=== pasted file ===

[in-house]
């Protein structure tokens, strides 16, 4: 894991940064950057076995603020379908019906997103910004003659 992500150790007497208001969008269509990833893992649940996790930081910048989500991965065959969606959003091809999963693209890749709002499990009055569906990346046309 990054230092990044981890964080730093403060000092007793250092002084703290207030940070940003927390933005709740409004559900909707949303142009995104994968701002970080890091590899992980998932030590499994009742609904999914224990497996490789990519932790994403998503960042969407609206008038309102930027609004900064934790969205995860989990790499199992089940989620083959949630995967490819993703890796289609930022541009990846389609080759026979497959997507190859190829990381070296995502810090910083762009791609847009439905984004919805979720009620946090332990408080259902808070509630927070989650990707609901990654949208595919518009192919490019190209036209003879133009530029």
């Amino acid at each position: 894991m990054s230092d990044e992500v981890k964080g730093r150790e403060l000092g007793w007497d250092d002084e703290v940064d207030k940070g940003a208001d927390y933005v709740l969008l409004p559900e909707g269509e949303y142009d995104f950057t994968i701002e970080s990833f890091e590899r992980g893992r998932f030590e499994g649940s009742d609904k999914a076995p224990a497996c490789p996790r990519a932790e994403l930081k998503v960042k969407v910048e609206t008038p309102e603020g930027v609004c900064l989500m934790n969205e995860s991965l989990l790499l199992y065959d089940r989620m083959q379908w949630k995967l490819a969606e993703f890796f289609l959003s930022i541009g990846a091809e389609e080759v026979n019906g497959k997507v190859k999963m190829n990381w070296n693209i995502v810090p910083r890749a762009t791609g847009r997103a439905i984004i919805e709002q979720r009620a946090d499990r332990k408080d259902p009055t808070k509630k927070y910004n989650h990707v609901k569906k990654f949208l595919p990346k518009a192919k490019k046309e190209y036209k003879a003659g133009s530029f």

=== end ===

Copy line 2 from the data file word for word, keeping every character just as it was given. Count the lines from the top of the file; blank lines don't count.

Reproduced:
């Protein structure tokens, strides 16, 4: 894991940064950057076995603020379908019906997103910004003659 992500150790007497208001969008269509990833893992649940996790930081910048989500991965065959969606959003091809999963693209890749709002499990009055569906990346046309 990054230092990044981890964080730093403060000092007793250092002084703290207030940070940003927390933005709740409004559900909707949303142009995104994968701002970080890091590899992980998932030590499994009742609904999914224990497996490789990519932790994403998503960042969407609206008038309102930027609004900064934790969205995860989990790499199992089940989620083959949630995967490819993703890796289609930022541009990846389609080759026979497959997507190859190829990381070296995502810090910083762009791609847009439905984004919805979720009620946090332990408080259902808070509630927070989650990707609901990654949208595919518009192919490019190209036209003879133009530029």